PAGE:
THE UK Government has been told to withdraw its new rules aimed at curtailing Scottish ministers’ overseas work.

It emerged last month that Foreign Secretary James Cleverly had issued a letter to all UK diplomats with four demands on handling Holyrood ministers’ foreign visits and discussions.

The rules were as follows: All ambassadors must “gather information” on news of Scottish ministers’ foreign trips, all Scottish Government communication with foreign countries must go through the UK, all ambassadors must tell foreign countries to go through the UK and not talk directly to Scottish representatives and, finally, a UK official must sit in on meetings with Holyrood officials and foreign counterparts.

The letter was condemned by experts including Dr Kirsty Hughes, a fellow of the Royal Society of Edinburgh who previously worked at the European Commission, who said foreign diplomats would clearly see that Scottish Government ministers were “being treated like children”.

Now, External Affairs Secretary Angus Robertson has written to Cleverly calling on him to withdraw the guidance – warning he is “concerned at the damage [it] could do to Scottish trade, cultural exchanges and education, and to Scottish interests in general”.

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Robertson said he first became aware of the guidance from a newspaper journalist, rather than a UK Government figure. He expressed concerns over “a number of omissions and misleading assertions”, telling Cleverly that the guidance would be “unworkable”.

The minister argued that as an ancient nation, Scotland has a long history of international engagement – but said seeking to curtail that work is further example of Tory plans to roll back on devolution.

“The UK Government’s apparent determination to reduce Scotland to the status of a mere administrative unit and for it to be characterised as such by UK Government diplomats is unacceptable,” Robertson told Cleverly.

Elsewhere in the letter, Robertson questions UK ministers’ fears that the Scottish Government could be “encroaching” on reserved issues during international meetings.

The National: Angus Robertson, now Constitution Secretary in Holyrood, led the SNP in Westminster between 2007 and 2017 (Jane Barlow/PA)

He pointed out that international relations being reserved does not have a legal effect of stopping Scottish ministers from communicating with foreign officials or bodies, as long as they do not “purport to speak for the UK or to reach agreements which commit the UK”.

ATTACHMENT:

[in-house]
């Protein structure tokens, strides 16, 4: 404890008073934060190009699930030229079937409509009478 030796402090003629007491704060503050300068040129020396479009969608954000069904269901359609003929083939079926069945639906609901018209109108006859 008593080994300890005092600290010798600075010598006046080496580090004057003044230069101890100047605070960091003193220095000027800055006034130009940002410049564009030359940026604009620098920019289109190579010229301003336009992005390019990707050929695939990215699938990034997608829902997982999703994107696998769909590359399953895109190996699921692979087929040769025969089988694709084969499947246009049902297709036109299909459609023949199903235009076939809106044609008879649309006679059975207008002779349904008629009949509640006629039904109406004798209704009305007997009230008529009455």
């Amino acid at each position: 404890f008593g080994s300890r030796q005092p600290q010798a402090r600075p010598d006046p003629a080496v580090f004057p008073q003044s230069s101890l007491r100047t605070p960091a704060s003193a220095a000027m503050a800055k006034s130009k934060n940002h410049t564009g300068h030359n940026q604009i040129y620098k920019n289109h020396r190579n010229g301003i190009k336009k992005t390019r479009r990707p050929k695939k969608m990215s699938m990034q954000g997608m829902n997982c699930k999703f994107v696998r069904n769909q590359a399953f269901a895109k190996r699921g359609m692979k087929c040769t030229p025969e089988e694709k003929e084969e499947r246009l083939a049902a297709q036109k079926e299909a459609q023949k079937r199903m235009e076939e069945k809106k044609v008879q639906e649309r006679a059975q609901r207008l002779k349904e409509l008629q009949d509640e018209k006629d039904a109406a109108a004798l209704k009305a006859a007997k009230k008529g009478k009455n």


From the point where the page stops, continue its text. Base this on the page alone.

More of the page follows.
“It should be needless to say that Scottish Government ministers would never purport to speak for the UK,” Robertson said. “The fact that we have very different views on matters such as immigration, asylum and Brexit will be well known to governments overseas, and it would be absurd to think that our such views could be confused with those of the UK Government.”

Robertson concluded the letter by accusing the UK Government of an “attempt to censor Scottish ministers”.

“[The letter and guidance] give an inaccurate picture of both the way the Union itself is supposed to operate and of devolution. And above all, they will damage the Scottish economy and a range of Scottish interests,” he wrote.

“It is for these reasons that I ask you to withdraw both the guidance and your letter.”

An Foreign, Commonwealth and Development Office spokesperson said: “The UK has one of the best, most expansive and expert diplomatic services in the world, with people from across the UK representing our interests abroad.

“As a permanent member of the UN Security Council, the G7, NATO and the Commonwealth the UK has an unparalleled influence on the international stage.

“We are delivering effectively for the whole of the UK, including by ensuring that Scotland’s interests remain at the heart of our international agenda."

Commenting on his letter, Robertson described ministerial work abroad as a “key driver” of opportunities in areas like foreign investment.

It came just days after Japanese firm Osaka announced it would be building a large electric cable manufacturing plant in the Highlands, as Wellbeing Economy Secretary Neil Gray paid a visit to the country.

Outside of London, Scotland leads the UK in attracting inward investment – with Foreign Direct Investment in the country increasing by 14% since 2020, compared to just 1.8% across the UK as a whole.

“We will of course resist any move by the UK Government to curtail these types of visits and reduce opportunities to promote Scottish trade and investment opportunities,” said Robertson.